Protecting the Baltic States: NATO VS EU

Protecting the Baltic States: NATO VS EU

 Protecting the Baltic States: NATO VS EU

Russia and the Security of the Baltic States

The insertion of Estonia, Latvia, and Lithuania within NATO, in 2004, raised a lot of anxiety in Russia as this part of Europe used to belong to the USSR. During the same year, the three Baltic States, also, became members of the European Union.

After the Warsaw Summit of 2016, NATO took the protection of the Baltic area more seriously by deploying four permanent Baltic Groups in the three Baltic States and in Poland. The crisis in Ukraine raised worries that Moscow might have similar plans with the Baltic States.

In summer 2019, a two months-long NATO’s operation, Exercise Baltic Protector took place in the Baltic Sea. The operations gather several NATO members and partners.

The region has not known military aggression from Russia, only incursions from military aeroplanes. The Baltic States are also concerned by Hybrid Threats: a non-military form of aggression. Hybrid threats can target for example cyber services, energy infrastructures. Disinformation is also considered as a hybrid tactic.

The positions of these states made them difficult to protect. They are bordering on the east and on the south-west with the Kaliningrad Oblast. The military presence in Kaliningrad made it possible for Russia to complicate any intervention in the Baltics.

Security and Integration within NATO and the EU

The Baltic States integrated NATO and the EU  in 2004. The three states saw NATO as the only warranty to their security because of the presence of the US within the organisation. Given their small population, the Balts did not have a strong army capable of protecting their border, thus they value the presence of Washington. Moreover, the US had always opposed the annexation of the Baltic States during the Cold War. In the meantime, the EU was developing its Common Security and Defence Policy but the Baltics follow without enthusiasm.

Prior to their adhesion, the three small states were supporting Bush’s operations in Iraq in 2003. Lithuania could even pride itself with the creation of the Vilnius Club: the club of European States supporting the war.

The Baltic States took a proactive role in developing NATO’s hybrid capabilities. Estonia decided to take advantage of its cyber economy to develop a Centre of Excellence dealing with cybersecurity. Additionally, being the most tech-savvy country in Europe has made Estonia more vulnerable to cyberattacks. This decision was also the result of a cyber-attack coming from Moscow after the city of Tallinn decided to remove a statue of a Soviet soldier from its city centre.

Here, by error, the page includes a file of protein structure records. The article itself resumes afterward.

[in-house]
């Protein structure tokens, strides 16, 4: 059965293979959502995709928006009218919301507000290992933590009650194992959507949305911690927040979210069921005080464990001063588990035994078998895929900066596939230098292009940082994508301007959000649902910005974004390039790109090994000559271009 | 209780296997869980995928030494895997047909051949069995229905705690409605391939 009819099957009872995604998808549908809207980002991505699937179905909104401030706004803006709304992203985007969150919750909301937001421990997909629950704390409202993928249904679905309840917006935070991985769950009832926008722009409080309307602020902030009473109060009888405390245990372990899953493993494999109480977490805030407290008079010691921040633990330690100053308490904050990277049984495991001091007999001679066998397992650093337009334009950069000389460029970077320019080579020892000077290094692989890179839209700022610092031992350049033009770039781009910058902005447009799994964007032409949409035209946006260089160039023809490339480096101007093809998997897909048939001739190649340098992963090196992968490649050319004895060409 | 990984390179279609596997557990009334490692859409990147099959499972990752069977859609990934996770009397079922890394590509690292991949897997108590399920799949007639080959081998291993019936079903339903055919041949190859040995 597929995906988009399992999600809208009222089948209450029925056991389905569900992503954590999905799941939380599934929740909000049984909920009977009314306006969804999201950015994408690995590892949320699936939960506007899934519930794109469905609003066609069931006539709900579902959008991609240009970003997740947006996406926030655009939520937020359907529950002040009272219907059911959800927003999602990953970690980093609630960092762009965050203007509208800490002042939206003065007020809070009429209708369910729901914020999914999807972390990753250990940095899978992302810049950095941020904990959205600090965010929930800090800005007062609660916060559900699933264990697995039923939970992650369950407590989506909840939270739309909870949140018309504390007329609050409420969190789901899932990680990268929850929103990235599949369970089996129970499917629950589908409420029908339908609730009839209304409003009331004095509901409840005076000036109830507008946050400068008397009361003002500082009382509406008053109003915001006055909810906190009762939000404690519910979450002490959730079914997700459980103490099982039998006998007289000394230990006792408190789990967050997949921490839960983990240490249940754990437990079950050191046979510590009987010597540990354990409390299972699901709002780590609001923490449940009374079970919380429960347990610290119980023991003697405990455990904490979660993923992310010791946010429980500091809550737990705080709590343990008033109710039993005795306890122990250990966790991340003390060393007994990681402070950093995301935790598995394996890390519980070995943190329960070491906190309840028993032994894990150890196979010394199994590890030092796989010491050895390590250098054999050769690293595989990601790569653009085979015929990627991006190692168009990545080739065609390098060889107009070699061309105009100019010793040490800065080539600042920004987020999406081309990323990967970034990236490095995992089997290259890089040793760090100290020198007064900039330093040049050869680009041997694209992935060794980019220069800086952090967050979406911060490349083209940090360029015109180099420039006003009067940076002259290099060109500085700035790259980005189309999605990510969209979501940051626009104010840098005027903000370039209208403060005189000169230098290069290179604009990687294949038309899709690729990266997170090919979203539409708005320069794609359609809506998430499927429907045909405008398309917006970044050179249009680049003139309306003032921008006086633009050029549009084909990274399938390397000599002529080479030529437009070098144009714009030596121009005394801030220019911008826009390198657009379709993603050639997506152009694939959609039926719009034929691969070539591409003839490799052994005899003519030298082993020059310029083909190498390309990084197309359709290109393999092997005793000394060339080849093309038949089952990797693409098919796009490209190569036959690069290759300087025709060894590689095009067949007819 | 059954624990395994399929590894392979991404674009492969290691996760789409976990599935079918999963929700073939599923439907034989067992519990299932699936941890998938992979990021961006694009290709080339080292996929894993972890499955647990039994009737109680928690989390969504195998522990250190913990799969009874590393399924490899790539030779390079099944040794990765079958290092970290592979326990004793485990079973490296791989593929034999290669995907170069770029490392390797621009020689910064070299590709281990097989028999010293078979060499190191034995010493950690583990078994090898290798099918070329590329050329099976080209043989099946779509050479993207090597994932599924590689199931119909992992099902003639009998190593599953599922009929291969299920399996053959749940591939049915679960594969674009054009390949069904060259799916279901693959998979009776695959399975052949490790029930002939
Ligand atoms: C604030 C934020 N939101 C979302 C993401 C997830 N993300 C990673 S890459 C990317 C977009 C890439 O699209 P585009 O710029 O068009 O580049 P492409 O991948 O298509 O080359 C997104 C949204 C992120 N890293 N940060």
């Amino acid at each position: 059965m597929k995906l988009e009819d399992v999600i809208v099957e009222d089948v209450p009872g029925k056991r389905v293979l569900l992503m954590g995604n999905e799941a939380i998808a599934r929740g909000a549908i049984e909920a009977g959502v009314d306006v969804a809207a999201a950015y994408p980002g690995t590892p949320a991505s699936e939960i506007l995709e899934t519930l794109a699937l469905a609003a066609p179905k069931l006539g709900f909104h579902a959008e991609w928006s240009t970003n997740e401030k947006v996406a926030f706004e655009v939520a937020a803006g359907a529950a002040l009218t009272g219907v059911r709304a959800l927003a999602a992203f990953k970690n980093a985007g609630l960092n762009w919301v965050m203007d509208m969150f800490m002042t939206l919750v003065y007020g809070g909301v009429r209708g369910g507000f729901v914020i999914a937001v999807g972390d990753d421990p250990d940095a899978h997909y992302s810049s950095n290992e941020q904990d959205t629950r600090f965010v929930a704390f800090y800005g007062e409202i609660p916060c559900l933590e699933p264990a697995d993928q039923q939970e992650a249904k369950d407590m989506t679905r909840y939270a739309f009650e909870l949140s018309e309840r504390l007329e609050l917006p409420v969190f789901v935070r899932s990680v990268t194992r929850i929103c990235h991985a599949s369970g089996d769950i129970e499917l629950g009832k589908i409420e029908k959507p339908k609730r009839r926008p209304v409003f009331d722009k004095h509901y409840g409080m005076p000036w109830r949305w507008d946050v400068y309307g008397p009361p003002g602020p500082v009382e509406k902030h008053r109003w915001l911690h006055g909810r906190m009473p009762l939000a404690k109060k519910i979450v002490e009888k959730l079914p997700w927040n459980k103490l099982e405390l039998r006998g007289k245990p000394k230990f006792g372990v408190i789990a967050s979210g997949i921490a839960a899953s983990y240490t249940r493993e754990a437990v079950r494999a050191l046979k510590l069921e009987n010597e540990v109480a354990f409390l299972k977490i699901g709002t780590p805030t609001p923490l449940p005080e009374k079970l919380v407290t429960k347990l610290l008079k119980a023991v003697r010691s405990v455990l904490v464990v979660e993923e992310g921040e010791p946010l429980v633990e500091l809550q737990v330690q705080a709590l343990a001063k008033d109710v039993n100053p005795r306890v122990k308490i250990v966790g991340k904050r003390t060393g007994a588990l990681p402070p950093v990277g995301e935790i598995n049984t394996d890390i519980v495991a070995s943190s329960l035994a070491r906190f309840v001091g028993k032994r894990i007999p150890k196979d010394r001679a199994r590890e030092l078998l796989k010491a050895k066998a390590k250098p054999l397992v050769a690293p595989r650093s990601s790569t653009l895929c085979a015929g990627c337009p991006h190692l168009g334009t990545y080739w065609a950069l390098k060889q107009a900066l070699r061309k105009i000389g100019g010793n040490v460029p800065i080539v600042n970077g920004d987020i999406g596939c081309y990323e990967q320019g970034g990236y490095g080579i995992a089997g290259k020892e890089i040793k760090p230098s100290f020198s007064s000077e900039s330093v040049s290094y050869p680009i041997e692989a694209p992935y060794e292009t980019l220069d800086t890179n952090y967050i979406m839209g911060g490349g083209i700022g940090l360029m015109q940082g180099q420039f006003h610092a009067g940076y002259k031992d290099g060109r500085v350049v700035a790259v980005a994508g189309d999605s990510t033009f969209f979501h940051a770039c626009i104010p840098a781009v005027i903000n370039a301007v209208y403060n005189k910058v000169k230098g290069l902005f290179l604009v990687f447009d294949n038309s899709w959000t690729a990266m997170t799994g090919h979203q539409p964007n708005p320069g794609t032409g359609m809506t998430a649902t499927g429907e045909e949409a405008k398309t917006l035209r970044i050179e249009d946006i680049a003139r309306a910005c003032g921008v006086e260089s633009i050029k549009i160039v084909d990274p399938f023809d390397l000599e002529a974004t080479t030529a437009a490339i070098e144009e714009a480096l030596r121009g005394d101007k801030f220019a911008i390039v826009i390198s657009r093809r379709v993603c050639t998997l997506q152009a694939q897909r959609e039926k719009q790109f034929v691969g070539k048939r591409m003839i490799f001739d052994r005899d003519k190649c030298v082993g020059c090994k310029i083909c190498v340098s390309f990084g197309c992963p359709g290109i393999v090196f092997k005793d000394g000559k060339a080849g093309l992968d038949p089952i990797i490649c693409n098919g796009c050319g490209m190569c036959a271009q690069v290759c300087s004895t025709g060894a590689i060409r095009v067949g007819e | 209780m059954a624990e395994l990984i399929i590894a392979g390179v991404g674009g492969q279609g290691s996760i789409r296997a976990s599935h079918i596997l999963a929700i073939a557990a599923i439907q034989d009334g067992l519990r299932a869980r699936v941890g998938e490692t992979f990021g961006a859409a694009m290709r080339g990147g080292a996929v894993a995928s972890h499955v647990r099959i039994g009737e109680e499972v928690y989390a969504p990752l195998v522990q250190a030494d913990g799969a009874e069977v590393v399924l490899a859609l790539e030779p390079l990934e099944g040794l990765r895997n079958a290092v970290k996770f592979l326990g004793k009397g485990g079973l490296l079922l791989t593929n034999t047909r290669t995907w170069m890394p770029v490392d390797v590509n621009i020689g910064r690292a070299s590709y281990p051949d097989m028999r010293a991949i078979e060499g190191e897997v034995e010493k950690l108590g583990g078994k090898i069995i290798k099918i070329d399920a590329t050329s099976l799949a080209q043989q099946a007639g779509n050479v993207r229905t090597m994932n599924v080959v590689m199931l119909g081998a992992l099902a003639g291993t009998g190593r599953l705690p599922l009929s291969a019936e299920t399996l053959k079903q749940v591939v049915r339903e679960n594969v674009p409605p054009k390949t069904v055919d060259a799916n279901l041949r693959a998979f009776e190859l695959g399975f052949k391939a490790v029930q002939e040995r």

The example was followed by Lithuania and Latvia which developed strategic centres dealing, respectively, with energy and strategic communication. Lithuania is significantly dependent on energy import from Russia and thus decided to turn its vulnerability in strength.

The Baltic States understood that NATO was not the perfect organisation to deal with these threats. Lithuania positioned energy security as the core of its EU Strategy.  While Estonia put cybersecurity as the main element of its EU presidency.

NATO Versus EU

Distrust is growing in Europe about the willingness to protect the old continent, the Baltic States are not an exception. Yet, the EU is not yet capable of militarily protecting its own border.

On the other hand, the EU given its economic nature is more capable to protect it’s a member from Hybrid Threats. The Baltic States have strengthened their cooperation with the US on cyber and energy security. However, NATO has no regulatory and little decision power within these fields.

The Baltic States have managed to put on the agenda of the two organisations their main concerns. Yet, they might have to learn to live in an era where the US is tired of guaranteeing their security. The EU is also going through a rough time at the moment, which is not good news.  Small states have more to fear from an anarchic world and have more to lose from the disappearing of regional organisations.

Kenty Dubois

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